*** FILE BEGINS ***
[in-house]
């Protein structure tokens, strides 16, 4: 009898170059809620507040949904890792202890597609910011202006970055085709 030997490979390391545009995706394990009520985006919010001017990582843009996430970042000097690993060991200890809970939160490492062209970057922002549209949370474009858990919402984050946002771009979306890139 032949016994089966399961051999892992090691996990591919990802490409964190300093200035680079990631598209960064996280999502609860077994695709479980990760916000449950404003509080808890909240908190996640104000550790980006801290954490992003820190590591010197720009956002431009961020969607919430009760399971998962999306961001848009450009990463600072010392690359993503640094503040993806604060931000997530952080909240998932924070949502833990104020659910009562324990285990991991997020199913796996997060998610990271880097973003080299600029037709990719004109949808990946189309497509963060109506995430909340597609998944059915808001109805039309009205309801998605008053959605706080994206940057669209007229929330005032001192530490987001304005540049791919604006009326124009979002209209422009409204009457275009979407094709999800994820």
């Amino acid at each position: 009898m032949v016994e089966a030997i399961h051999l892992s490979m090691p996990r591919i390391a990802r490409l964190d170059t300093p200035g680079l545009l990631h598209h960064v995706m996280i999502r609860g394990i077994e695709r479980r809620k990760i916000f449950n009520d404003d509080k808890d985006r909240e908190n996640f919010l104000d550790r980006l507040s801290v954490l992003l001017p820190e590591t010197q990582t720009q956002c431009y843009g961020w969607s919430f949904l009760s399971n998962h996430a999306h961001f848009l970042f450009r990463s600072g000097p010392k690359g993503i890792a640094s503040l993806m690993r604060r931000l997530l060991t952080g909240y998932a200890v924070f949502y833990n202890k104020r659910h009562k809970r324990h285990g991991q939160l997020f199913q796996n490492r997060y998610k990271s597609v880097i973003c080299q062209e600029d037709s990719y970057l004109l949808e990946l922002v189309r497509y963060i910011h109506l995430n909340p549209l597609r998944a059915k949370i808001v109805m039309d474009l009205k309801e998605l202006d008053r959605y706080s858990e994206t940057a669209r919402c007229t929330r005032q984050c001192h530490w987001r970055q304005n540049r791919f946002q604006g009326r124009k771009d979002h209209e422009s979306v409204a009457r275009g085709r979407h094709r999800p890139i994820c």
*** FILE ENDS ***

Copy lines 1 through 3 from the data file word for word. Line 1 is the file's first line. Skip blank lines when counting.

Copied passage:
[in-house]
């Protein structure tokens, strides 16, 4: 009898170059809620507040949904890792202890597609910011202006970055085709 030997490979390391545009995706394990009520985006919010001017990582843009996430970042000097690993060991200890809970939160490492062209970057922002549209949370474009858990919402984050946002771009979306890139 032949016994089966399961051999892992090691996990591919990802490409964190300093200035680079990631598209960064996280999502609860077994695709479980990760916000449950404003509080808890909240908190996640104000550790980006801290954490992003820190590591010197720009956002431009961020969607919430009760399971998962999306961001848009450009990463600072010392690359993503640094503040993806604060931000997530952080909240998932924070949502833990104020659910009562324990285990991991997020199913796996997060998610990271880097973003080299600029037709990719004109949808990946189309497509963060109506995430909340597609998944059915808001109805039309009205309801998605008053959605706080994206940057669209007229929330005032001192530490987001304005540049791919604006009326124009979002209209422009409204009457275009979407094709999800994820």
């Amino acid at each position: 009898m032949v016994e089966a030997i399961h051999l892992s490979m090691p996990r591919i390391a990802r490409l964190d170059t300093p200035g680079l545009l990631h598209h960064v995706m996280i999502r609860g394990i077994e695709r479980r809620k990760i916000f449950n009520d404003d509080k808890d985006r909240e908190n996640f919010l104000d550790r980006l507040s801290v954490l992003l001017p820190e590591t010197q990582t720009q956002c431009y843009g961020w969607s919430f949904l009760s399971n998962h996430a999306h961001f848009l970042f450009r990463s600072g000097p010392k690359g993503i890792a640094s503040l993806m690993r604060r931000l997530l060991t952080g909240y998932a200890v924070f949502y833990n202890k104020r659910h009562k809970r324990h285990g991991q939160l997020f199913q796996n490492r997060y998610k990271s597609v880097i973003c080299q062209e600029d037709s990719y970057l004109l949808e990946l922002v189309r497509y963060i910011h109506l995430n909340p549209l597609r998944a059915k949370i808001v109805m039309d474009l009205k309801e998605l202006d008053r959605y706080s858990e994206t940057a669209r919402c007229t929330r005032q984050c001192h530490w987001r970055q304005n540049r791919f946002q604006g009326r124009k771009d979002h209209e422009s979306v409204a009457r275009g085709r979407h094709r999800p890139i994820c």